Today's roundup of technology, pharmaceutical and safety news includes a report about how patients' reports on their own health can help physicians, the acceptance telemedicine is gaining, and more.
Information technologyHow patients' reports on their health can help doctors do a better job | NPR
Programs like Orchestra Project, an online data tracking tool available at Cincinnati Children's Hospital Medical Center, are making it easier for patients to track and assess their own physical and mental conditions and quality of life. With patient-centered care becoming more common, identifying ways to use outcomes reported by individuals to assist physicians in guiding their care has become a trend.
Recent telemedicine surveys make for interesting reading | The National Law Review
According to a pair of recent surveys, telemedicine still has a ways to go in order to gain wider acceptance, but its benefits are being recognized. One HealthMine survey discovered that 39% of tech-savvy consumers had never heard of telemedicine, but 93% of consumers who used it claimed it lowered healthcare costs. A second survey, conducted by Reach Health, polled healthcare executives and clinicians and found that 66% of the participants said telemedicine is the top or one of the top priorities for their organizations.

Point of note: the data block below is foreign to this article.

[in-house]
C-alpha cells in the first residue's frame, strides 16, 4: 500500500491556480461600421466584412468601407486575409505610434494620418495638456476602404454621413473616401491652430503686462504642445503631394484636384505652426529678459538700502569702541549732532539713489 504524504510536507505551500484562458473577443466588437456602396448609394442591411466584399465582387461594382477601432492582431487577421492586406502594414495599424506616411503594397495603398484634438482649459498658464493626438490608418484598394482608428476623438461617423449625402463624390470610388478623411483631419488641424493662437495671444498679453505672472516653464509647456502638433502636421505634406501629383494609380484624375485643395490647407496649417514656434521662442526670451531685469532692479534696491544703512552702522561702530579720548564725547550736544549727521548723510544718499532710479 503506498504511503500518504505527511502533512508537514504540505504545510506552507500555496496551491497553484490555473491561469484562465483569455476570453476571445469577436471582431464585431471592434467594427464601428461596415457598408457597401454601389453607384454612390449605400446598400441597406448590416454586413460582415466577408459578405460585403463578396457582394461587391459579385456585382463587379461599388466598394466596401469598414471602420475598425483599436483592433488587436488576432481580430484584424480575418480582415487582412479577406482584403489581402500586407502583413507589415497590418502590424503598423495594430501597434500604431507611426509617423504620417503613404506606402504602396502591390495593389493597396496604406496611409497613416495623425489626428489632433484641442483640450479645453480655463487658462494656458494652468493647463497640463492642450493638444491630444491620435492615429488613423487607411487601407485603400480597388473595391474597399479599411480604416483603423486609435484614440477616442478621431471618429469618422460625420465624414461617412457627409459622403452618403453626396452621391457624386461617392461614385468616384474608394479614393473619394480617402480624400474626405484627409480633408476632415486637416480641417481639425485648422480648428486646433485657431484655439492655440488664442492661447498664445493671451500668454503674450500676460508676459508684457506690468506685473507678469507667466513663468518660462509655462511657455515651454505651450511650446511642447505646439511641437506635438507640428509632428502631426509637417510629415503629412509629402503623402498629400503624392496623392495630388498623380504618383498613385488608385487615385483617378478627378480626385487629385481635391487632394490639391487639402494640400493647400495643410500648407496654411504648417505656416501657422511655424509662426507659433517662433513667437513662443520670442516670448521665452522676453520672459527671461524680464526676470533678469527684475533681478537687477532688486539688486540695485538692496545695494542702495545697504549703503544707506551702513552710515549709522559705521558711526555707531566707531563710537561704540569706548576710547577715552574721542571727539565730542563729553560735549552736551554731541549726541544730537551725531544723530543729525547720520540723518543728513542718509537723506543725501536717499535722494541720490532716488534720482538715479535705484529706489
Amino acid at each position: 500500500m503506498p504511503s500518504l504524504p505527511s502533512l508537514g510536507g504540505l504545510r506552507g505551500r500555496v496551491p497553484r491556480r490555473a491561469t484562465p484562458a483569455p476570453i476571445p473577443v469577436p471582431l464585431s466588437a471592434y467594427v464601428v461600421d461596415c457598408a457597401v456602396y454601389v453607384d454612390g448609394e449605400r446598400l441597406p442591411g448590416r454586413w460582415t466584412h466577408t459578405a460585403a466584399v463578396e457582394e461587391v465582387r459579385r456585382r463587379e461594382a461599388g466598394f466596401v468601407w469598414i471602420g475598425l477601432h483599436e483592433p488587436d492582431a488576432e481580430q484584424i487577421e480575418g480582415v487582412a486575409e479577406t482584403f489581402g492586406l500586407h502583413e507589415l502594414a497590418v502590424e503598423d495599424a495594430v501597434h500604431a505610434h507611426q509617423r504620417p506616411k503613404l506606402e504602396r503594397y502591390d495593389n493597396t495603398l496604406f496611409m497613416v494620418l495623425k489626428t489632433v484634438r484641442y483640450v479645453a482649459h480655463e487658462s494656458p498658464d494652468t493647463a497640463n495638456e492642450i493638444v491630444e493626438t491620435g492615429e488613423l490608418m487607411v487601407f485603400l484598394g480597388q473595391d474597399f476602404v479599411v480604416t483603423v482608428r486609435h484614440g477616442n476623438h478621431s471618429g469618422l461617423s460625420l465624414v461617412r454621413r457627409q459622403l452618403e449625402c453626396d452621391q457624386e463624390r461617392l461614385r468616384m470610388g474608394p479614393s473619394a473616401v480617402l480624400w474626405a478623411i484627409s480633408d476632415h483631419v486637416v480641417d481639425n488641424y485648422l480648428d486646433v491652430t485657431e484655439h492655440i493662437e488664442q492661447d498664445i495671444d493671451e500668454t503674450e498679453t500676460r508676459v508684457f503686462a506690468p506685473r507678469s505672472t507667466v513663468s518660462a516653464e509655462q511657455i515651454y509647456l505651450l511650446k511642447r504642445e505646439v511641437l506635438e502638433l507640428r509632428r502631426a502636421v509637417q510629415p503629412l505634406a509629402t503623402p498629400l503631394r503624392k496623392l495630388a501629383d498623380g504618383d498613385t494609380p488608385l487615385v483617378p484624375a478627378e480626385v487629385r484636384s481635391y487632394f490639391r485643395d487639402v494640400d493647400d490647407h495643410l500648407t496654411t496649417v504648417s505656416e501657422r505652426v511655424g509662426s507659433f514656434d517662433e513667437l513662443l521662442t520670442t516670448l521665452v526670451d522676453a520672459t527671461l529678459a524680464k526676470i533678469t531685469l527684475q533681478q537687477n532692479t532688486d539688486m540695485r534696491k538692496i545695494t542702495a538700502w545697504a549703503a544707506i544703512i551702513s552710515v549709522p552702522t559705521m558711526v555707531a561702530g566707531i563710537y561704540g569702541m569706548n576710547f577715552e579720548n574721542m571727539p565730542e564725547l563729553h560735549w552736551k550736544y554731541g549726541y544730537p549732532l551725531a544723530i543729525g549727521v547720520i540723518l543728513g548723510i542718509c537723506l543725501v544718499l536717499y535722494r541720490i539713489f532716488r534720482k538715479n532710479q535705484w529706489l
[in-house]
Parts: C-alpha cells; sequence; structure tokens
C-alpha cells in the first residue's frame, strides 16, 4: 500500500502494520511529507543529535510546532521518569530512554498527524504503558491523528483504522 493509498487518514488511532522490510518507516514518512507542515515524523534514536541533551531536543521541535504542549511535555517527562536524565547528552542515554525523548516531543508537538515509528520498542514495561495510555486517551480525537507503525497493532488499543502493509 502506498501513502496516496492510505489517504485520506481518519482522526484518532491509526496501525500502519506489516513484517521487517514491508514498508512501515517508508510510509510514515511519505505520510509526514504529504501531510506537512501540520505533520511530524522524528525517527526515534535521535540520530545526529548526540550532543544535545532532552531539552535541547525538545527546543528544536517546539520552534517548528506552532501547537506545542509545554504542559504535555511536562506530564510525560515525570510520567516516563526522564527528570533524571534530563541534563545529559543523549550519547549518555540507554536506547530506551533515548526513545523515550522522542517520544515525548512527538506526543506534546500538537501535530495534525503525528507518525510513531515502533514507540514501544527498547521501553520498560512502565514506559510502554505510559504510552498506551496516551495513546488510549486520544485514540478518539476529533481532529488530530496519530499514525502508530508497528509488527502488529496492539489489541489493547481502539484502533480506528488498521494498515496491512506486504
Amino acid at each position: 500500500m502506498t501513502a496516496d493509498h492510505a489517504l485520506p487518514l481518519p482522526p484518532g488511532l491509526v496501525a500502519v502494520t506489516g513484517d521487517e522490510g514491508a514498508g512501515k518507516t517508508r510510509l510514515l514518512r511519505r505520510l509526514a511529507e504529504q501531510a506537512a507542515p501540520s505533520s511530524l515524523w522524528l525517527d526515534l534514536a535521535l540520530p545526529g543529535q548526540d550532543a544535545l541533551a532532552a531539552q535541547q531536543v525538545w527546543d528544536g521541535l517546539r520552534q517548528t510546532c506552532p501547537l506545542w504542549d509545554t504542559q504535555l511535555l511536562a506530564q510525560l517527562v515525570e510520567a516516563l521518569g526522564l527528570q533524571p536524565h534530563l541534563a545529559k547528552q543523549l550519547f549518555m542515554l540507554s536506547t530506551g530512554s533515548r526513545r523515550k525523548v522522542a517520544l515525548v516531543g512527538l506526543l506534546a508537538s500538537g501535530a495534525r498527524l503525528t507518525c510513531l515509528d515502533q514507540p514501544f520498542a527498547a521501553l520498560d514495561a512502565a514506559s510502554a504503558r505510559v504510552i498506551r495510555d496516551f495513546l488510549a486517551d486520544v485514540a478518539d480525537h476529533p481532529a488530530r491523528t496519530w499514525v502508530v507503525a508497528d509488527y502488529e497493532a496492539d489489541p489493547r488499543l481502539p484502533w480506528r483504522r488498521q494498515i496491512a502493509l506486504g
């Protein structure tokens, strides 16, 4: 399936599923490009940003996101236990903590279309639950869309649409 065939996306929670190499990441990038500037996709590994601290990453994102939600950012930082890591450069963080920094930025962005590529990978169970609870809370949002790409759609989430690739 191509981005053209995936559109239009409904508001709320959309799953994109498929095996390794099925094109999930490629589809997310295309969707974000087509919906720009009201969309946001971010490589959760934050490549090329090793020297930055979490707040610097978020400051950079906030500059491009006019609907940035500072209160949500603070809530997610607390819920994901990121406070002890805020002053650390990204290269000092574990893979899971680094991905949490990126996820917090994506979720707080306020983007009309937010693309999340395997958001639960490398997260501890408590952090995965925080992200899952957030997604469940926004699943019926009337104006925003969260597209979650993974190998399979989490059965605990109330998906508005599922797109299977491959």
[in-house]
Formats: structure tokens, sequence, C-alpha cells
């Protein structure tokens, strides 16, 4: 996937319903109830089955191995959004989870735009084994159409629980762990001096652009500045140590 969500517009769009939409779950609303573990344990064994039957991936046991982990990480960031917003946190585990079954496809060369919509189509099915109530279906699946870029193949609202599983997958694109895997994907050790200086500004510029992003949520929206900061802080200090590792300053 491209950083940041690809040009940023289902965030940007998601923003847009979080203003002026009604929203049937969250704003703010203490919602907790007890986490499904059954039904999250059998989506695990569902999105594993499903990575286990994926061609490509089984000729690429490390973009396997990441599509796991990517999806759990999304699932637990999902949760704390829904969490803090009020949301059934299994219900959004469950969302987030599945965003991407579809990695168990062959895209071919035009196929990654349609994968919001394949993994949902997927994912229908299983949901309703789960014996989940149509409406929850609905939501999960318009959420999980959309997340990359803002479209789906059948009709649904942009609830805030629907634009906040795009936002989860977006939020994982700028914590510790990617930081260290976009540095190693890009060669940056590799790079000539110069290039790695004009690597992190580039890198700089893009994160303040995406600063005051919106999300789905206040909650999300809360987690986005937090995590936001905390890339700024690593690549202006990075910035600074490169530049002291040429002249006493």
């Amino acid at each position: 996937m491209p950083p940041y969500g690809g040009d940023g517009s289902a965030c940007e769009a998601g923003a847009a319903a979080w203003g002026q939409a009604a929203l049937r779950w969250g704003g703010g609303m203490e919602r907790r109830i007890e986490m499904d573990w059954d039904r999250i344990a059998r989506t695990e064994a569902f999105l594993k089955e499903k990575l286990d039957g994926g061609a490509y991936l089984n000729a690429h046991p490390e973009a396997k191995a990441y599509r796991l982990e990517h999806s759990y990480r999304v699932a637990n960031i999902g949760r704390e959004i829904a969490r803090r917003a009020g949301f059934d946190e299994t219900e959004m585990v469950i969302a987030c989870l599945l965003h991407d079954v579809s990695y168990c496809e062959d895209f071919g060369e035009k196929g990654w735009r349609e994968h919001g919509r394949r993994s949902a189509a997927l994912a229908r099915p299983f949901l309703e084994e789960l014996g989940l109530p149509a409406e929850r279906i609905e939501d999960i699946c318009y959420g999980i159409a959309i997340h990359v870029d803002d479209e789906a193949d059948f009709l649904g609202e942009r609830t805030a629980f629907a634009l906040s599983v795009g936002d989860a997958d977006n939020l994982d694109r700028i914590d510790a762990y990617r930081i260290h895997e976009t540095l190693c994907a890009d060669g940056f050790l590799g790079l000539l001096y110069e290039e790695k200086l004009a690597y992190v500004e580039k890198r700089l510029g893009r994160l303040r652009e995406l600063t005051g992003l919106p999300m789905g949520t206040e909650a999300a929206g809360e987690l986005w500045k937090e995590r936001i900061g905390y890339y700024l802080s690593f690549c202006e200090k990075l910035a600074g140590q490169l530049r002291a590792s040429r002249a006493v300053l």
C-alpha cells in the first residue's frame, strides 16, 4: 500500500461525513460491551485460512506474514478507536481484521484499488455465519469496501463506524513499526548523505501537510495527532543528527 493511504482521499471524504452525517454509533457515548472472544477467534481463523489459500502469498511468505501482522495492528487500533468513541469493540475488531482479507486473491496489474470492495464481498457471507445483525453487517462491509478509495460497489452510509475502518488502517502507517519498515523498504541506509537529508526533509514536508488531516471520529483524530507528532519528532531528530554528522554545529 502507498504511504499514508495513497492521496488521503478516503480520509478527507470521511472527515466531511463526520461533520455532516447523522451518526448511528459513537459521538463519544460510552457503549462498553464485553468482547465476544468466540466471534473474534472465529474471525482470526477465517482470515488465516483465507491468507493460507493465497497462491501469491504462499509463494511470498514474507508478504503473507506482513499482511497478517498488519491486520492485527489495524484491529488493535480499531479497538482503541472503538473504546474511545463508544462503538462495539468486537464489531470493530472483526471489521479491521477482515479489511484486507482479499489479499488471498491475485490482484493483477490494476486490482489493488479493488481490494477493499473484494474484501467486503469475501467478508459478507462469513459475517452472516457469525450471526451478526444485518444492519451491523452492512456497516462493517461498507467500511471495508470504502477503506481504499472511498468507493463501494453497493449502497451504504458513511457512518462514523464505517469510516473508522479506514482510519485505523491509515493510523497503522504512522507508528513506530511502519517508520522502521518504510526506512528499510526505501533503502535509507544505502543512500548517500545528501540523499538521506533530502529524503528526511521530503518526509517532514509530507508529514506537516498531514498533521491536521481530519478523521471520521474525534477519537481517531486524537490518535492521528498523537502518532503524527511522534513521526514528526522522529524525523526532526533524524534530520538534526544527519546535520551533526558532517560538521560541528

Safety, quality and clinical practicesUVA study links disparities in pain management to racial bias | NPR
Studies in the past have found that black patients are less likely than white patients to receive pain medicine for the same injury. Now, a new study from the University of Virginia has revealed a possible reason why: a substantial number of white medical students and residents believe black people are less sensitive to pain.
PhysiciansFlorida pledges better healthcare for poor children to settle lawsuit | Reuters
Officials in Florida will increase access to both health and dental care for poor children in Tuesday's settlement of a lawsuit originally filed in 2005 that accused state officials of not paying doctors enough to care for 2 million children that have government-supported health coverage. The lawsuit claimed this discouraged doctors from providing services.
PharmaceuticalsValeant finishes accounting and Philidor review with no more problems | Wall Street Journal
Valeant Pharmaceuticals International announced it has completed its internal review of how the company accounted for revenue through the mail-order pharmacy Philidor RX Services and that no additional issues requiring restatement had been found.